Lakshmi Gill, a rare interview

Interview by 
Taryn Hubbard
Lakshmi Gill

Lakshmi Gill is a writer based in Delta, BC. Some of her works include Novena to St. Jude Thaddeus (Fiddlehead Press, 1979),The Third Infinitive (TSAR, 1993), Returning the Empties, New and Selected Poems: 1960s to 1990s (TSAR, 1998), and anthologies and literary magazines in Canada, USA, Ireland, Australia, India, Macau, Hongkong, and the Philippines. She and Dorothy Livesay were the first women members of the League of Canadian Poets in its inception in 1966.

In Room 38.4 Fieldwork, we were pleased to publish her poem "Mental Lucuna." Collective member Taryn Hubbard had the chance to ask her a few things about her writing practice.

I noticed in your poetry that your family comes up a lot—your children, father, sister. What draws you to write about family?

I guess it’s because it’s closest to me, and important to me. The people I find most interesting are in my family. You know Stephen King, right?


He can write stuff better than horror, but publishers make him write horror because that’s what he’s best known for. Sometimes you want to get out of the genre. I felt that way in 1998. I stopped writing about immigrants, racism, refugees, and so on, and all the things I confronted when I first arrived, and I was sick and tired of it. But publishers, I thought, preferred that I write about these things.

Why do you think that was the case?

I don’t know why one is trapped into a genre, but I think it’s because it’s a business, particularly when you have a name, and I’m supposed to be angry about racism and so on. I am angry with it, but sometimes you get tired of it.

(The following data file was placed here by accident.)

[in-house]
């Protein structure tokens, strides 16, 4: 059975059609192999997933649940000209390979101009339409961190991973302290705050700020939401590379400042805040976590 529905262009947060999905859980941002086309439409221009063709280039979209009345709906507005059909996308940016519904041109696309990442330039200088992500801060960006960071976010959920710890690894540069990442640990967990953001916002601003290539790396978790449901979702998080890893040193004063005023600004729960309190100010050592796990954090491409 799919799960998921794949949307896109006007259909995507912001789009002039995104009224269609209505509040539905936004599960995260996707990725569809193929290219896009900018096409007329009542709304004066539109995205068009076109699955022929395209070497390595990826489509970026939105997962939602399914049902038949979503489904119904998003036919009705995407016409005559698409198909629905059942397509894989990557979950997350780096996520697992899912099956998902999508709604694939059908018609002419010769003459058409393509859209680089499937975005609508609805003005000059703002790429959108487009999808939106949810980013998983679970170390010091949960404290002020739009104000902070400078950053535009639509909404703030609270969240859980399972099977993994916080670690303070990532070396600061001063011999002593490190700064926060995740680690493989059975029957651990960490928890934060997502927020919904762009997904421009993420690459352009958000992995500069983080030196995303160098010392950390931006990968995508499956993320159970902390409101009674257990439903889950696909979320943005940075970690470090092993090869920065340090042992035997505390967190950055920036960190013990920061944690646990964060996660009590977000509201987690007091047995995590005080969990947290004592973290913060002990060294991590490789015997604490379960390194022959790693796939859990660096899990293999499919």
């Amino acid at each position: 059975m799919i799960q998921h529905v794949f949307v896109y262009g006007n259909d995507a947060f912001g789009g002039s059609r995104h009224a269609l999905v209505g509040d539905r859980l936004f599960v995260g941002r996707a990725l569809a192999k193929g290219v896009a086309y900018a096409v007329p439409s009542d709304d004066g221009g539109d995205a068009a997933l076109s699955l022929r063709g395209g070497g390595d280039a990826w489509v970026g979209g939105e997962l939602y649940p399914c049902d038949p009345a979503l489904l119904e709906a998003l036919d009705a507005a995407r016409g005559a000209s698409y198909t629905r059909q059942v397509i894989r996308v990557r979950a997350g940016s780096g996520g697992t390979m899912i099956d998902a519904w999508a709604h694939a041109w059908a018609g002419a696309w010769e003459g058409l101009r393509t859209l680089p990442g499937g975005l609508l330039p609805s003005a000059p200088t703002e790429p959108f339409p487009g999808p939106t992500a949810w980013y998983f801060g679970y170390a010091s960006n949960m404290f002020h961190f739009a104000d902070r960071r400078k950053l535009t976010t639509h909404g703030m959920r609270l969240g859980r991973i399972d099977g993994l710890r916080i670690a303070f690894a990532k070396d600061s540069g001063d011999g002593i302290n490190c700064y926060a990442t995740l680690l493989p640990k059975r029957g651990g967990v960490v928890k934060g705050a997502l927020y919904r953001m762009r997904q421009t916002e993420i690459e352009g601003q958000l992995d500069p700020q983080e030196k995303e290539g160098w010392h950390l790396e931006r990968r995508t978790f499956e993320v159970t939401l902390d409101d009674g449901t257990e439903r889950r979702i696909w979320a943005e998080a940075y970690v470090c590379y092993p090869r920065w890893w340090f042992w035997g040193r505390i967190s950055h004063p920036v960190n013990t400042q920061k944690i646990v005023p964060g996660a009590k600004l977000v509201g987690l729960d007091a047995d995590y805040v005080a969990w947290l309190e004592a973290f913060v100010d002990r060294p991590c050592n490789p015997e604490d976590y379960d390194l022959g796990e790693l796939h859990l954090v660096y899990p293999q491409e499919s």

Sometimes you get tired, and you do want to be happy. You want to belong, and be a part of something joyful, particularly at my age you start thinking “what is it all for?” Sometimes you just want to write about your family.

Do you have a writing routine?

I used to be a night time writer, but when I had young children I would write, like Alice Munro, at the kitchen table. This is the problem with women who have young children. You have to fit it when you can. That’s the funny thing about Virginia Woolf. She had no children, she had money, and she had many rooms, really. So in reality, when you have children, a husband, and parents you are taking care of, you do what you can. I began writing on my bed because that was the place I could be for the few hours.

When I was a single mother in the late 1980s, during the time you had to send manuscripts in the mail with return post, not like today where it’s all online, it got expensive.

Why do you write?

Words hit me. I'm a symptomatic writer. Sometimes, a poem comes out full-blown and it just needs to be written down. Other times, it gestates in the mind then needs a lot of editing. All the things that other writers say on this subject are right—response to an issue, statement to be made, for example—.

Can you talk a bit about your poem in 38.4 “Mental Lacuna”?

There is this poet, Georg Trakl. He wrote about schweigen, the German word that means silence. In his poem “De Profundis” there is a particular line I like: “It is a hissing wind, that encircles empty houses.” What we hear is not the wind, but the empty houses. He committed suicide because he was seduced by his words. That’s the problem.

My silence is different from him. Because in my silence, if you are talking about “Mental Lacuna” those missing letters are hidden in a quiet way. They are not loud. My silence is not loud, not like Trakl. That is the difference between us, I guess.

How was your experience as an ESL teacher?

I wasn’t always an ESL teacher. I was in a bus when I first arrived in Vancouver because I didn’t have a car. Two young people came on the bus, they were white, and they told an old Chinese lady to move from her seat. The woman didn’t have the words to say anything to them, so she moved. There was this injustice. I thought, if I could teach this woman to say something to them, this wouldn’t have happened. I was teaching English literature at the time to all these white people. So I decided to switch to ESL and teach immigrants and refugees.

That would have been in the 1980s?

Yes. For twenty years.

Taryn Hubbard is a member of the Growing Room Collective.

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